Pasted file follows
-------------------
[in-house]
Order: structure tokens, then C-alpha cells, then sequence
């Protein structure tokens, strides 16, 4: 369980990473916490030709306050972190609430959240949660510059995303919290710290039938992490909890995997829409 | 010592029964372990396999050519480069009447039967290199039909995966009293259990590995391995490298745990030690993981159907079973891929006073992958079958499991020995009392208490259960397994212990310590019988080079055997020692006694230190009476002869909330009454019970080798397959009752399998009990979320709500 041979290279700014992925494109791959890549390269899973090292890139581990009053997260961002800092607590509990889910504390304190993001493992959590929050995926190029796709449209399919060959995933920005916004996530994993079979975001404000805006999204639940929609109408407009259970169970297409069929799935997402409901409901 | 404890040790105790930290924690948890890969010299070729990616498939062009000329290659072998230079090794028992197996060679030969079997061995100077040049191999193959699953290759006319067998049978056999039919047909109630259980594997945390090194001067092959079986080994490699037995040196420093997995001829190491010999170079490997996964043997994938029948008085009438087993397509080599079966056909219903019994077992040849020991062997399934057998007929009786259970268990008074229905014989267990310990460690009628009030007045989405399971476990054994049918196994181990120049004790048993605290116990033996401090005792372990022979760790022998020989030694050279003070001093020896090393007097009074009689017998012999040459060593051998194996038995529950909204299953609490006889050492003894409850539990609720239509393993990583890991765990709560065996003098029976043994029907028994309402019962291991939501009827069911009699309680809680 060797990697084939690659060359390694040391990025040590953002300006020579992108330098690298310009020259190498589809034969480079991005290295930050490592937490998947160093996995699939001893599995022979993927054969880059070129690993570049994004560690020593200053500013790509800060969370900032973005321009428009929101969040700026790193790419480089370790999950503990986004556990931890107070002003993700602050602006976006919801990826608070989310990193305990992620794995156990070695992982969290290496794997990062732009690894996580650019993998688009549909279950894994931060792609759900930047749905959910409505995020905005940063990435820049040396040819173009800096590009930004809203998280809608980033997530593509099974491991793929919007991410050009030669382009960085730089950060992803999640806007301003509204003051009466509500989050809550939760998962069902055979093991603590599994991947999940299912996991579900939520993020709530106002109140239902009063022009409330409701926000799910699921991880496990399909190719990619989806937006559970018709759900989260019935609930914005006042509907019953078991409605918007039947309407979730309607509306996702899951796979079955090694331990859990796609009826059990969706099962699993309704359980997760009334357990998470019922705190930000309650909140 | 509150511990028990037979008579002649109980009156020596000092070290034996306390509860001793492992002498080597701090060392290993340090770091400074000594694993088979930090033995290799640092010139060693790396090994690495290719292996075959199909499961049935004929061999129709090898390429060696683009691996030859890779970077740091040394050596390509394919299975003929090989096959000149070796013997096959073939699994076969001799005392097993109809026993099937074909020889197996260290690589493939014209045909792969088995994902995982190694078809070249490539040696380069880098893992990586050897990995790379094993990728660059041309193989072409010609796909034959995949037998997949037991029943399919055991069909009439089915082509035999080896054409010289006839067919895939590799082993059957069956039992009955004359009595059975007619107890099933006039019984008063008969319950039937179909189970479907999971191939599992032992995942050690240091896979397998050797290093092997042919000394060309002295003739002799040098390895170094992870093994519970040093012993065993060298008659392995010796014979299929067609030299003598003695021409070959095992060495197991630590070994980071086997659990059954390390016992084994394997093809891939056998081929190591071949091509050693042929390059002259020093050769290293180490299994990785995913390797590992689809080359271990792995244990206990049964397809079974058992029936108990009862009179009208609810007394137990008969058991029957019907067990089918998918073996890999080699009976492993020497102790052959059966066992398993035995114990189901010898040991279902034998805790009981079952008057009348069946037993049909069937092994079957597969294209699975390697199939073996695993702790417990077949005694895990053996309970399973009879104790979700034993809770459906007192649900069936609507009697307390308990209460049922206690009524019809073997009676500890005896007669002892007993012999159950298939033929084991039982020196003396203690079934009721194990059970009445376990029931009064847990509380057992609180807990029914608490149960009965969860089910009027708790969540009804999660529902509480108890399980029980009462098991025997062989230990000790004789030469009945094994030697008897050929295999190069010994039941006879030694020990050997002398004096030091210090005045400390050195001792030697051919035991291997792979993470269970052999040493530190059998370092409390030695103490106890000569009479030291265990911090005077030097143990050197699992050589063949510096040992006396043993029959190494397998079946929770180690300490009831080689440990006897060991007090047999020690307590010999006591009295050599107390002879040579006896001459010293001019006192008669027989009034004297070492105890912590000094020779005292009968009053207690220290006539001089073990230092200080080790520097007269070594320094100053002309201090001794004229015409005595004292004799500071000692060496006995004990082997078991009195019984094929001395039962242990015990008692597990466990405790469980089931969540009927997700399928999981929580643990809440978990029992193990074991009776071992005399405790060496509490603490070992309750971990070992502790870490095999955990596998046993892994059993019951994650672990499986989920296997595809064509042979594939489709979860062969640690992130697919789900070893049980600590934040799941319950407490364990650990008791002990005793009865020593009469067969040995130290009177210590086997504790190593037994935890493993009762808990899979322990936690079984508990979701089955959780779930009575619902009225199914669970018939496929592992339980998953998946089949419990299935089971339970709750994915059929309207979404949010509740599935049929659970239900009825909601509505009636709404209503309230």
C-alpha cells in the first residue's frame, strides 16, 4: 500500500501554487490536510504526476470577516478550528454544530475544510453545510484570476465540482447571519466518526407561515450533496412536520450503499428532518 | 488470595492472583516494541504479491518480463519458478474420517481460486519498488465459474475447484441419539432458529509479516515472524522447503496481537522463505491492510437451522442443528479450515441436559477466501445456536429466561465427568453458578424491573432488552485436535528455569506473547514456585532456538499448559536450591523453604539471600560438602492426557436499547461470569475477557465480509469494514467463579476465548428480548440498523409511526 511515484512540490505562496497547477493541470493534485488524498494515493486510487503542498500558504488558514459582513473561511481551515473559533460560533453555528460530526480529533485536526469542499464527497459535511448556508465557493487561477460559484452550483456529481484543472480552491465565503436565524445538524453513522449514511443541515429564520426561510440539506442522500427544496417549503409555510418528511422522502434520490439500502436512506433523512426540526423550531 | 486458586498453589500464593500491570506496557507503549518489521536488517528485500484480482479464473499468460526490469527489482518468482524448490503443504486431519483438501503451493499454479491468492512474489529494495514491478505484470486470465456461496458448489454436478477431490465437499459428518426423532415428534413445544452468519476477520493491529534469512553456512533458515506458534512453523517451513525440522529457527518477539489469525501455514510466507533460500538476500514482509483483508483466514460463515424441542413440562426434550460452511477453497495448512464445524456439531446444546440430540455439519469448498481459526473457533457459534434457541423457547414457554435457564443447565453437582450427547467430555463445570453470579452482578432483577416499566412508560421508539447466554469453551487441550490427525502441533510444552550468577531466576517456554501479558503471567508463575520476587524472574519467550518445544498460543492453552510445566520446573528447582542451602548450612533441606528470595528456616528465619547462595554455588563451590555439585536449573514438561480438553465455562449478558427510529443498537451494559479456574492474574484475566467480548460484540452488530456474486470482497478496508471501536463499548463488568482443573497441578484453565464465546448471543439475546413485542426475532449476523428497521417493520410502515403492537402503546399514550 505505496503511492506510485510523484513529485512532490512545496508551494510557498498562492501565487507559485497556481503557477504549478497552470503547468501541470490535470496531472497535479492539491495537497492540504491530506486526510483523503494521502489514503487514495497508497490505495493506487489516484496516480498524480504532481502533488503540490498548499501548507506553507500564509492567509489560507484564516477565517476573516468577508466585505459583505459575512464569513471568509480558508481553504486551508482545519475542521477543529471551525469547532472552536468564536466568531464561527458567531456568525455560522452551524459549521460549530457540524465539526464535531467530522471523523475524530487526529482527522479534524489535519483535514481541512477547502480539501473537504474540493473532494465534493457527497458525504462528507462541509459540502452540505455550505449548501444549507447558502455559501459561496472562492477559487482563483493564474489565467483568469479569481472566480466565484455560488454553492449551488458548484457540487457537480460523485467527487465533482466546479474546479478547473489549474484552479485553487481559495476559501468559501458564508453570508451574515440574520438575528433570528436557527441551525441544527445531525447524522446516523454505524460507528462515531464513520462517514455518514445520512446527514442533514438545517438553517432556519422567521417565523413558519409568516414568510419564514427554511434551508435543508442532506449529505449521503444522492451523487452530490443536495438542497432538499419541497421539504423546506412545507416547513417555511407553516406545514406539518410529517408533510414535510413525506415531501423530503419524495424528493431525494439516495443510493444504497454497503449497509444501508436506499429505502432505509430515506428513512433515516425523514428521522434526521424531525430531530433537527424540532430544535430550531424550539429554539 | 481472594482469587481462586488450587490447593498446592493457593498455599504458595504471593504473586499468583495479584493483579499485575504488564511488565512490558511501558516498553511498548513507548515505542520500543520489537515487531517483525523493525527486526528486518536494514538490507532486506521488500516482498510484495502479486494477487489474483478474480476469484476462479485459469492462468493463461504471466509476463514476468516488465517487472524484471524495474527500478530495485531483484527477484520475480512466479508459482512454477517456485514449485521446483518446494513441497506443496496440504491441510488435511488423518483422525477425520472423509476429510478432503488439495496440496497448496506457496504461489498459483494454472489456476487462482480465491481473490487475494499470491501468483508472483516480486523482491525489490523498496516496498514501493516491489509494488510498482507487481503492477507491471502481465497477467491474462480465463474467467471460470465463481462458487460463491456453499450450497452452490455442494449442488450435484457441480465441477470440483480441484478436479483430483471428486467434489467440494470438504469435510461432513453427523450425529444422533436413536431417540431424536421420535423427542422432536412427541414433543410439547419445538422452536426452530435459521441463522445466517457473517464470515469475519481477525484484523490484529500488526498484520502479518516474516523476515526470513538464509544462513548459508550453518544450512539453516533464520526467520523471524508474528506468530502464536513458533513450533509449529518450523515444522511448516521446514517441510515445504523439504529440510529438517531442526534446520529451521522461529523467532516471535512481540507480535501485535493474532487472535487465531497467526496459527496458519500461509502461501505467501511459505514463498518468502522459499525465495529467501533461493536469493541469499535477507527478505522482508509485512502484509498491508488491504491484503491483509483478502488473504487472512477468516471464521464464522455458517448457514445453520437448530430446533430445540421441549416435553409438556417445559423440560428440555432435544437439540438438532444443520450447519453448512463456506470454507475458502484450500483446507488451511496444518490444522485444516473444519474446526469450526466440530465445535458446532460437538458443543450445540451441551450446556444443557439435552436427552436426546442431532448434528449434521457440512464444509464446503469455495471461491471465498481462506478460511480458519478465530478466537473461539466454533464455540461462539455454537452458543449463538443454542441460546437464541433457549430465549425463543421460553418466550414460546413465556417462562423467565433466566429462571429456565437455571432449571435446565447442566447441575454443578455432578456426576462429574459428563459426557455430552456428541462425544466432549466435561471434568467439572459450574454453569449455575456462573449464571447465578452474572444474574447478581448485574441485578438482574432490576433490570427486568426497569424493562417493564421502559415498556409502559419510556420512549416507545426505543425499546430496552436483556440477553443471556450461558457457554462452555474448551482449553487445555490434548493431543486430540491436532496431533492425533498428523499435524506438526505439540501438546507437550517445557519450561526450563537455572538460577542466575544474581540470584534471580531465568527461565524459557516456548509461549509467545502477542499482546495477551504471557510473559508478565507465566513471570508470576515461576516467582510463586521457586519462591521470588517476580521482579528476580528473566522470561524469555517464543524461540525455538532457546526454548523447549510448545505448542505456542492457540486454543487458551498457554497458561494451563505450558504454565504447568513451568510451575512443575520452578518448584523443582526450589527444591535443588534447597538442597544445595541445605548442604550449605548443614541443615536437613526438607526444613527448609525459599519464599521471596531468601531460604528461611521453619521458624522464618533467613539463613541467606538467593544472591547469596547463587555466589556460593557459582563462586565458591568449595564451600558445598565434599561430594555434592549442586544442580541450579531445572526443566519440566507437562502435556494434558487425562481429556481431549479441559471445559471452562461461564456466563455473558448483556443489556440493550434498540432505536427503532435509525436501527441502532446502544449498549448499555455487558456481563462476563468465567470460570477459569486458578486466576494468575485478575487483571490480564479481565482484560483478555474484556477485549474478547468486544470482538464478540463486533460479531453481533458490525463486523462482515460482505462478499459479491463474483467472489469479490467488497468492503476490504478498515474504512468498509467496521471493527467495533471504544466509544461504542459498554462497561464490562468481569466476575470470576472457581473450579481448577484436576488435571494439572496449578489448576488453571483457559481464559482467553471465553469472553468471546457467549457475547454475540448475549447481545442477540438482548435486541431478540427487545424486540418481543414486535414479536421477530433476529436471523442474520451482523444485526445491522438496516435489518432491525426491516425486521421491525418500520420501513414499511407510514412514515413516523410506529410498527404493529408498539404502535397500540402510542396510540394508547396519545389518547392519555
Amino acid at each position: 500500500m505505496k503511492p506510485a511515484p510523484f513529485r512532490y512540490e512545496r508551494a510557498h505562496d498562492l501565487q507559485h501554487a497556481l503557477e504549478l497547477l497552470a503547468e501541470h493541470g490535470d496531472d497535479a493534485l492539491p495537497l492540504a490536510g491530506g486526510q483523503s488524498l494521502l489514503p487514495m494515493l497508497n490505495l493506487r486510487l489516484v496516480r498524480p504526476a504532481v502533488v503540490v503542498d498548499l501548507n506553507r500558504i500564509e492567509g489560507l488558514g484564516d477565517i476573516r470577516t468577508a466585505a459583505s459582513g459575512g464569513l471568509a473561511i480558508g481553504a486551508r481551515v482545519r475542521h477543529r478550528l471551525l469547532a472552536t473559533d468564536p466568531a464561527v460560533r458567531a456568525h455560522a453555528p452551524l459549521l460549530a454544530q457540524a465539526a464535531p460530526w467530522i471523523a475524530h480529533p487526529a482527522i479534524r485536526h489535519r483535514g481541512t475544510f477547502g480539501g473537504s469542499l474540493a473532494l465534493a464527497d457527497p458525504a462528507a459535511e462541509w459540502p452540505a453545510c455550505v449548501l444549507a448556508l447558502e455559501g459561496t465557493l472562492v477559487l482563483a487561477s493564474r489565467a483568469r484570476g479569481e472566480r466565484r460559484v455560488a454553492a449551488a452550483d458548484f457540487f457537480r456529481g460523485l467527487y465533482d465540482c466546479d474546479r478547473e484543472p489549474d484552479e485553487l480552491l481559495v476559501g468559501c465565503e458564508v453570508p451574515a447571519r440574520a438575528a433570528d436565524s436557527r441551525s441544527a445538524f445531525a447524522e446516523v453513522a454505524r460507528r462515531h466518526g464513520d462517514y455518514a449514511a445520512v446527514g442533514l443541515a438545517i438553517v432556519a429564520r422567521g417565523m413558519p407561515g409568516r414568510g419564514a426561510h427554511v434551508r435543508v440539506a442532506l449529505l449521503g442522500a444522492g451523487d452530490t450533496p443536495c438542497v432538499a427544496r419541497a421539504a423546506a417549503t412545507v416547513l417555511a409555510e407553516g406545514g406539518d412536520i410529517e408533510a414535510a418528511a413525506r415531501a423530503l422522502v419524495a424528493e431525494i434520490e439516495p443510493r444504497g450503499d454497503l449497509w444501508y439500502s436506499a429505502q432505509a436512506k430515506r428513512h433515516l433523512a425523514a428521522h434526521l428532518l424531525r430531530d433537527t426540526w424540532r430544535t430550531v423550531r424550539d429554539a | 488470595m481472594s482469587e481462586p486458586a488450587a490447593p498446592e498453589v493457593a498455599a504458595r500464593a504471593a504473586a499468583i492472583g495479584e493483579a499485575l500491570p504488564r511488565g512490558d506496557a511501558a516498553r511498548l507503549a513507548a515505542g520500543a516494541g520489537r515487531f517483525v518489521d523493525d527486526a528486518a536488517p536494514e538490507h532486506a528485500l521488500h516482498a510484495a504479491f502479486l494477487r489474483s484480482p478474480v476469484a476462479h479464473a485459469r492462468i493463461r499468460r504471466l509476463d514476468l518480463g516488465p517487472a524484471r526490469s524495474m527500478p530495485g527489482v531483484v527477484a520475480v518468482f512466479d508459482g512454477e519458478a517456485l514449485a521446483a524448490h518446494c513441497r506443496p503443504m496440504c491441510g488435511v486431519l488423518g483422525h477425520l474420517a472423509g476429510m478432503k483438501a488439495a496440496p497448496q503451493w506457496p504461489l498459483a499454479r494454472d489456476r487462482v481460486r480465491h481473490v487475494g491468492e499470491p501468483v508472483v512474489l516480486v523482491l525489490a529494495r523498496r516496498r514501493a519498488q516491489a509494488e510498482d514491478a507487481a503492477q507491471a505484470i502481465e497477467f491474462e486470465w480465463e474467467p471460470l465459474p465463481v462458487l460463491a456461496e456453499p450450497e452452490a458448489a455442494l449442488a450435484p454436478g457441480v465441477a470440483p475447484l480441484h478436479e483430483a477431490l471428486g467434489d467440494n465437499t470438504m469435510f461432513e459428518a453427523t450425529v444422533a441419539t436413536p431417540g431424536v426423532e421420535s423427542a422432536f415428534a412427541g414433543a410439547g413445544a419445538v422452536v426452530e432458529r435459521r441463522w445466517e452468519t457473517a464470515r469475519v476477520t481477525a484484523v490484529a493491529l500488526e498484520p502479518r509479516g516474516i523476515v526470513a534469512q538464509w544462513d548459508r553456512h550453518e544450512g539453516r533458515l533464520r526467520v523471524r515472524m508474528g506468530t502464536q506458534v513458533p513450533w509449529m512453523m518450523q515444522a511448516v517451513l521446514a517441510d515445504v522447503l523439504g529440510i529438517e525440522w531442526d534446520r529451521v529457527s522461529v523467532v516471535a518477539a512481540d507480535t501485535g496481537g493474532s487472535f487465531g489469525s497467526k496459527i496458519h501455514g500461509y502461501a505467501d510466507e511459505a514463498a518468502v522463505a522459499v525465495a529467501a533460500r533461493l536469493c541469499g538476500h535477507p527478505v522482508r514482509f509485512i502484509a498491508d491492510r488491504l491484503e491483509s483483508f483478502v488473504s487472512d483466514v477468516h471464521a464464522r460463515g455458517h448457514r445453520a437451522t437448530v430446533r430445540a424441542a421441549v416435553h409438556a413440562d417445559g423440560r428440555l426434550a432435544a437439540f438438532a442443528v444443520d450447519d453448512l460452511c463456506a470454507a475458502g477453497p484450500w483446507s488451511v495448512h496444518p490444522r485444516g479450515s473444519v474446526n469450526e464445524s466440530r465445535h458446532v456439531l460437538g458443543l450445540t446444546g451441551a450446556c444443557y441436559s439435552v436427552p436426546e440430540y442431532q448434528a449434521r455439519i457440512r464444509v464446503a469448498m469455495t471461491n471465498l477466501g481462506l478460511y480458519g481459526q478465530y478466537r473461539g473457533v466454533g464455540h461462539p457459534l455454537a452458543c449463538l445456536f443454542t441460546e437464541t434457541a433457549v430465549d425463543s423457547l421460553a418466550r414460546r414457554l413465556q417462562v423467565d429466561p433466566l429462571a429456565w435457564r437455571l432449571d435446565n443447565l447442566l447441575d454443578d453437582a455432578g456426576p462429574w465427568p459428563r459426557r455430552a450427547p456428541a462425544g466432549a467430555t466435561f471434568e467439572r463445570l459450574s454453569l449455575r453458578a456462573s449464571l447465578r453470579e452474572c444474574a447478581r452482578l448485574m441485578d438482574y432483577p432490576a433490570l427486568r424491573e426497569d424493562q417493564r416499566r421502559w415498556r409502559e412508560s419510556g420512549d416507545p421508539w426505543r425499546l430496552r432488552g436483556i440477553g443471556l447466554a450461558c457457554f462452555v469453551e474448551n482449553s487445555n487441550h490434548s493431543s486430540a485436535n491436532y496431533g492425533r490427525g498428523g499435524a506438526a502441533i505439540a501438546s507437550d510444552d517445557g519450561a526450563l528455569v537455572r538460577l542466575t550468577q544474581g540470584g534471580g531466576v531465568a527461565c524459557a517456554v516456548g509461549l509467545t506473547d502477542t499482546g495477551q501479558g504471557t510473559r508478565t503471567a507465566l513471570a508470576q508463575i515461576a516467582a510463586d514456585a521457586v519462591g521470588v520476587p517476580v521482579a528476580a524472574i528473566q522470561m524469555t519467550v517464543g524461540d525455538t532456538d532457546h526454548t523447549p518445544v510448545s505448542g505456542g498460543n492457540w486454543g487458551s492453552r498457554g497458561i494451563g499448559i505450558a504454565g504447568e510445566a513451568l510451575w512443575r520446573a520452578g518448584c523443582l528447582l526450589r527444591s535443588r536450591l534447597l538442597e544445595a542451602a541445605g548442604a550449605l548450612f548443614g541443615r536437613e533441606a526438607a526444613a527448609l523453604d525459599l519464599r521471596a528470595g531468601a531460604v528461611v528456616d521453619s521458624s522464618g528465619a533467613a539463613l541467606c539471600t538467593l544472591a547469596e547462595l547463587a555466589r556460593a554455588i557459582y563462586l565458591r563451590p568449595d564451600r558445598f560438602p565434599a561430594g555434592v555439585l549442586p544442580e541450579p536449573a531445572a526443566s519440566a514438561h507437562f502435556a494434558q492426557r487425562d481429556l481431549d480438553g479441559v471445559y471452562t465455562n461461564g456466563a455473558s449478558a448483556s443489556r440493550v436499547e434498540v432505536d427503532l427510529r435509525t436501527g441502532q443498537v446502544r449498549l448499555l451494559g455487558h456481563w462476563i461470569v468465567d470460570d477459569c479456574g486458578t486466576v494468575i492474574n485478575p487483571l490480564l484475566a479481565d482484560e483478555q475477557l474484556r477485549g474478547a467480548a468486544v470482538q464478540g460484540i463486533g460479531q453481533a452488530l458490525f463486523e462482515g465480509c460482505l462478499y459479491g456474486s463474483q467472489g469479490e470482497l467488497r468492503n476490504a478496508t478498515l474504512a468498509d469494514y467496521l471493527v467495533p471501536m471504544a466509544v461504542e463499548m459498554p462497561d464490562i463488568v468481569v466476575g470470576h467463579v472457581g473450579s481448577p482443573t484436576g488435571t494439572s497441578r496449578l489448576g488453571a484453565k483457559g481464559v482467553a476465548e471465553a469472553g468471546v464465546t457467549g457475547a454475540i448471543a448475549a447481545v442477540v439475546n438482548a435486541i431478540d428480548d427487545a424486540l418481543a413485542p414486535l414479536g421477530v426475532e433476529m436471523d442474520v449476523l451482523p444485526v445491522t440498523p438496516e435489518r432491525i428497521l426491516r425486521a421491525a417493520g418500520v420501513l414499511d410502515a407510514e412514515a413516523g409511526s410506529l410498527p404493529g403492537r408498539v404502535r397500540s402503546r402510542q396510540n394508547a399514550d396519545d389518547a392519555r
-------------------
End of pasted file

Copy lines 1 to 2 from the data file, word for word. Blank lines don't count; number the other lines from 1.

[in-house]
Order: structure tokens, then C-alpha cells, then sequence